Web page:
Kalman Rubinson  |  Jan 29, 2021  |  11 comments
Is this all there is to it? I had done some superficial investigations of Volumio online, after the Primo was suggested to me for review. I had learned that the Volumio player software is available for several hardware platforms including Windows, Mac, and Raspberry Pi, but I had not tried it before. I discovered Volumio's reputation as an efficient, Linux-based music player, installable with an SD card on minimal hardware and said to support virtually all music formats and resolutions including DSD and multichannel. But I had not experienced any of this for myself.
Kalman Rubinson  |  Nov 27, 2020  |  19 comments
My, how we've grown! The experience that convinced me of the inevitability of streaming was in 2010 with the tiny, tidy Logitech Squeezebox Touch that, despite being discontinued and disowned by its manufacturer, still has a cult-like following. Since then, we have seen an explosion of devices for file playback from local or nonlocal storage and web streams.
Kalman Rubinson  |  Sep 28, 2020  |  11 comments
On the cold and sunny morning of February 19, 2020, a dozen or so audio critics and writers gathered at Gilmore's Sound Advice on New York's far West Side to see some new NAD and DALI products that had been unveiled the prior month at CES. It was a friendly group, and we kibitzed over coffee before clustering in the arranged seats for presentations and auditions. I doubt any of us realized that it would be the last time for the foreseeable future that we would experience this familiar rite.
Jim Austin  |  May 15, 2020  |  27 comments
At the 2019 AXPONA, I took part in one of my first official meetings, as editor of Stereophile, with members of the manufacturing community: the German company T+A. They were presenting in the room of Texas dealer Lone Star Audio, which was owned by the late Jim Hench. They had a corner hallway to themselves: two rooms and, at the time when I arrived, a hallway table brimming with coffee and pastries. Fortuitous timing.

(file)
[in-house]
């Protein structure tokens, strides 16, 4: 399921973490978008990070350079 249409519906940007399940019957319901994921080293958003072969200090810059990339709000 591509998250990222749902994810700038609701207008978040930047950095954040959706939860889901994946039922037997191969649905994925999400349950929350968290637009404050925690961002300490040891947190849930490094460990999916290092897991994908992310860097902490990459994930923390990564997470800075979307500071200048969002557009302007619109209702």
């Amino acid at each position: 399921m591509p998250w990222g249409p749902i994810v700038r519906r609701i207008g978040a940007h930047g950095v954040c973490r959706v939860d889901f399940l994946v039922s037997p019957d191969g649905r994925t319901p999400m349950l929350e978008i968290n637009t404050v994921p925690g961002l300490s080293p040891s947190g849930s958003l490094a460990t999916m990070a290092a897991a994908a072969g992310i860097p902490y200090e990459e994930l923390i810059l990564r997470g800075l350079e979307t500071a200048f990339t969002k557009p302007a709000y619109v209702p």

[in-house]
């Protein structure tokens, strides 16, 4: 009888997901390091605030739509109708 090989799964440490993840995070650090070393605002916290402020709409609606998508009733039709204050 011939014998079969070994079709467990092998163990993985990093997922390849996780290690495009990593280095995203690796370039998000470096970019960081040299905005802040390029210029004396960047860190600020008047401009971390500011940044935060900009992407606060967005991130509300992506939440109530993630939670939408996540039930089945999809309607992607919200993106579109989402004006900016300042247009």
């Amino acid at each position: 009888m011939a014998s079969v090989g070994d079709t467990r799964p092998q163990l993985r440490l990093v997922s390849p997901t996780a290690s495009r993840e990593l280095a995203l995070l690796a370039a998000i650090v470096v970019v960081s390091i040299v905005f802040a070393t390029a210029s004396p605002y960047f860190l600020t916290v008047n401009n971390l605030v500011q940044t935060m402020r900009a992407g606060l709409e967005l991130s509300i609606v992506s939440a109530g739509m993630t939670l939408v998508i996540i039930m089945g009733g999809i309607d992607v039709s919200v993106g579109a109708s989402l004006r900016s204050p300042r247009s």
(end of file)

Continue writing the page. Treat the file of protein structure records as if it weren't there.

Jason Victor Serinus  |  May 01, 2020  |  94 comments
I am a Sharpener. I can acknowledge being a Sharpener—someone who, as explained by Stereophile reviewer/psychology professor Robert Deutsch in our March 2009 issue, tends to look for and exaggerate differences—without feeling a need to enter a 12-step program or confess to a crime. That's because there's nothing wrong with being a Sharpener.
Jason Victor Serinus  |  Apr 03, 2020  |  30 comments
We carry within us the wonders we seek outside us.—Rumi

There are plenty of difficult obstacles in your path. Don't allow yourself to become one of them.—Ralph Marston, The Daily Motivator

Put these two quotes together, shake vigorously, and you've got the essence of a music server. Unless your container isn't tightly sealed, in which case you've got a mess.

John Atkinson  |  Dec 23, 2019  |  32 comments
High-quality playback of digital audio is evolving in two opposed directions. One is where a smart wireless loudspeaker, like the KEF LSX or DALI Callisto 6 C, needs to be connected to a simple source of data. The other is where a smart amplifier takes the data from wherever it needs and sends it to a pair of dumb loudspeakers. NAD's Masters Series M32 integrated amplifier ($4848 with its optional MDC DD-BluOS module), which I reviewed in May 2018, is a great-sounding example of the latter approach.

In the spring of 2019, NAD introduced the Masters Series M10 ($2749). At first I assumed that the M10 was a stripped-down, less-powerful version of the M32, but the new amplifier offers a unique set of features.

Pages

X